4 lessons from Beijing and Shanghai show how China’s cities can curb car congestion

WRI China research assistant Lulu Xue shares how successful measures to reduce traffic congestion in Beijing and Shanghai can be applied to other cities in China.

As China’s GDP has grown, so has the number of cars on its roads. From 2008 to 2010, the country’s vehicle ownership almost doubled, from 38 vehicles to 58 per 1,000 people, and is set to hit 269 vehicles by 2030. This growth in car ownership not only means that the auto industry and infrastructure investments will continue booming, it also means more air pollution, energy consumption and traffic crashes.

Yet at the same time, some Chinese cities are starting to see the error of a car-centric world. They’re pursuing transport demand management (TDM) strategies designed to reduce private vehicle travel and create safer, more livable cities.

Beijing and Shanghai are some of the earliest adopters of TDM in China. Their different results and approaches shed light on how other cities can be successful with TDM.

Beijing and Shanghai: 4 lessons for curbing car travel

In 2004, Beijing and Shanghai both had about 2 million vehicles. By 2010, Beijing’s car ownership had skyrocketed to 5 million, whereas Shanghai’s grew to only 3.5 million. So what happened?

Lesson 1: Proactive policies matter.

Yet at the same time, some Chinese cities are starting to see the error of a car-centric world. They’re pursuing transport demand management (TDM) strategies designed to reduce private vehicle travel and create safer, more livable cities.

Shanghai was an early adopter of license auctioning, an approach pioneered in Singapore in which residents bid to receive one of a limited number of license plates. Shanghai put the policy in place in 1994, before motorization had really picked up. Beijing, on the other hand, did not implement its own vehicle quota system until 2011 as a reactive response to the 5 million vehicles already choking its streets. Shanghai shows that it’s important to act quickly and calculate the right timing to implementing vehicle-ownership restrictions.

Lesson 2: Pricing Is both equitable and profitable.

Shanghai’s vehicle quota is allocated through auctions, which not only slows down vehicle growth, but also raises revenues for transit expansion. In contrast, Beijing adopted what it deemed a more equitable lottery system, randomly awarding licenses to applicants. This has backfired, though, as the system not only misses the opportunity to raise funds for public transit, but also spawned black markets for winning bidders to capitalize on their free licenses.

Lesson 3: Quick fixes are not enough.

Before switching to a vehicle quota policy in 2011, Beijing adopted “proof-of-parking,” a policy that requires residents to obtain parking certificates before purchasing a car. Although this policy has been successful in Tokyo, the high costs of verification and the lack of enforcement meant fake certificates were easy to come by in China. The policy was eventually abandoned. Other Chinese cities have similar stories. These regulatory policies often seem easy to implement and likely to produce quick wins, but have limited effect considering the scale of China’s motorization challenge.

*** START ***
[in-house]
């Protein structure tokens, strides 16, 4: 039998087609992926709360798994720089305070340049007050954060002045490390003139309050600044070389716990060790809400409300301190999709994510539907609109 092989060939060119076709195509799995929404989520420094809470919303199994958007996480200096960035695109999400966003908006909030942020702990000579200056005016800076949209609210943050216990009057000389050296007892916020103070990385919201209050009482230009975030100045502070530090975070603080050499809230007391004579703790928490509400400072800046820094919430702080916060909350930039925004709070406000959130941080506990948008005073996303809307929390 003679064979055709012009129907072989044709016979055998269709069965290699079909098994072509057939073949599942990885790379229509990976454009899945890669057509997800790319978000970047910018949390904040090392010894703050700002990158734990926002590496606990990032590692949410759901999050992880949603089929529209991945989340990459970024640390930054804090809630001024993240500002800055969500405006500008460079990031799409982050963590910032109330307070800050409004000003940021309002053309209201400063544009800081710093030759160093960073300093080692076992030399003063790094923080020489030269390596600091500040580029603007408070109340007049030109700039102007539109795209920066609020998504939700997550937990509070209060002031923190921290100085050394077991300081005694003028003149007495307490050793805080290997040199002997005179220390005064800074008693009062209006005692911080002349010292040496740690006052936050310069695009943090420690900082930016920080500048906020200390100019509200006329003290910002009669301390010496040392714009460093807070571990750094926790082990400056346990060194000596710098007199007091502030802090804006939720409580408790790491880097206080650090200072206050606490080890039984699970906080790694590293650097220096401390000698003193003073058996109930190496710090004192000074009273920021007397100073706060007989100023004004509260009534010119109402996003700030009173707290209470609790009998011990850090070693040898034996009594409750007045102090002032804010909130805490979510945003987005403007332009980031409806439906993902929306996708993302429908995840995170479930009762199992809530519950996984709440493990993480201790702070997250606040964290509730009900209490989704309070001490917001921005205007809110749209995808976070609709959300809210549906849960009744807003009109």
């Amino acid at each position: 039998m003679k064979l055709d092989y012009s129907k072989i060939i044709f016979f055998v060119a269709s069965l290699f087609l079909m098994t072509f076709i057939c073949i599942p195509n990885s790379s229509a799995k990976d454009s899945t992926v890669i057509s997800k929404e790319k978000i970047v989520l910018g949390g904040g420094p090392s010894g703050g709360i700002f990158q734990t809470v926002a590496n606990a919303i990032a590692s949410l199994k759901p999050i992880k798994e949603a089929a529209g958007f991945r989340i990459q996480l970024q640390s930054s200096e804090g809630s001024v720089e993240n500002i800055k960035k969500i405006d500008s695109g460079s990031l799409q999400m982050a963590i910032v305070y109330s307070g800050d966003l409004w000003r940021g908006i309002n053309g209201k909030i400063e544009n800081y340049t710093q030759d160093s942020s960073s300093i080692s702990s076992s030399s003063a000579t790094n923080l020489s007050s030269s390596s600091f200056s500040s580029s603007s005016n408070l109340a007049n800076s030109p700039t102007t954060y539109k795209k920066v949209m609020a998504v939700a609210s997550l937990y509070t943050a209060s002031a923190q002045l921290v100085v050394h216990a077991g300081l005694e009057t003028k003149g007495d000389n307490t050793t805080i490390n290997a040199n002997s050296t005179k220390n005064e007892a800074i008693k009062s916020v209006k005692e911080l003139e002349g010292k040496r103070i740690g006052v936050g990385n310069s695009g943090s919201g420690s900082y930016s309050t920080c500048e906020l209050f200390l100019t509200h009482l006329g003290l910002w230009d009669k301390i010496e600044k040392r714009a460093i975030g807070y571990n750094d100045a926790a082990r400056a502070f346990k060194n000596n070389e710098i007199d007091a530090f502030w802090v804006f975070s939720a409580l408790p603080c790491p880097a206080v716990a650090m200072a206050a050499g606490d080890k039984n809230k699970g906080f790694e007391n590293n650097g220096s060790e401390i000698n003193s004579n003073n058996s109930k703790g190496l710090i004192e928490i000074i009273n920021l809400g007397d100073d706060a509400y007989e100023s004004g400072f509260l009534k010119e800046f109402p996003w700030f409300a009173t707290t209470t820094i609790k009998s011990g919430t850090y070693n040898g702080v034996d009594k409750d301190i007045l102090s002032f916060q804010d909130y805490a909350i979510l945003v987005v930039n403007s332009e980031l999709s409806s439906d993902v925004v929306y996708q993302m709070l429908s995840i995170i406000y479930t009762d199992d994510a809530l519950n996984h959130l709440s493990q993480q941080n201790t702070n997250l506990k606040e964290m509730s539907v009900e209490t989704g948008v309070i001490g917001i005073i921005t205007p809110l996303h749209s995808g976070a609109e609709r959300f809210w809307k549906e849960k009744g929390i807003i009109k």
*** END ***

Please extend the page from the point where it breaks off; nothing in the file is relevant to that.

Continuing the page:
Lesson 4: Holistic measures are key

TDM cannot work in isolation. In both Beijing and Shanghai, the introduction of TDM policies came at the same time as expanded and improved transit services to provide new alternatives when driving is not an attractive option. Further, complementary measures like investing in public transit, dense and mixed use development around transit stations, and walking and cycling improvements can complement TDM and maximize its effectiveness.

Momentum is building

Despite pushback from the auto industry, political will is building to get driving under control. Beyond Beijing and Shanghai, Shenzhen adopted a vehicle quota system in 2014 that limits new cars sold in the city. Even more cities now restrict which vehicles can travel on certain days of the week based on license plate numbers.

And there’s hope that even those cities still seeing an unflinching increase in car ownership will eventually get their car habit under control.

Beijing, for example, learned quickly, and is now embarking on a new path. The city is currently looking to expand its TDM options to include congestion pricing and has proactively engaged the public in policymaking and implementation. The city is also showing leadership by limiting vehicles purchased by government institutions in an effort to combat the cultural preference for car ownership.

Most importantly, the city has come to understand that a sustainable city is a place for people, not cars. Such lessons can pave the way for a sustainable urban future in China.

Lulu Xue is a research assistant in WRI China office, where she supports sustainable transport efforts in Qingdao and Chengdu. This post is republished from WRI’s Insights blog.

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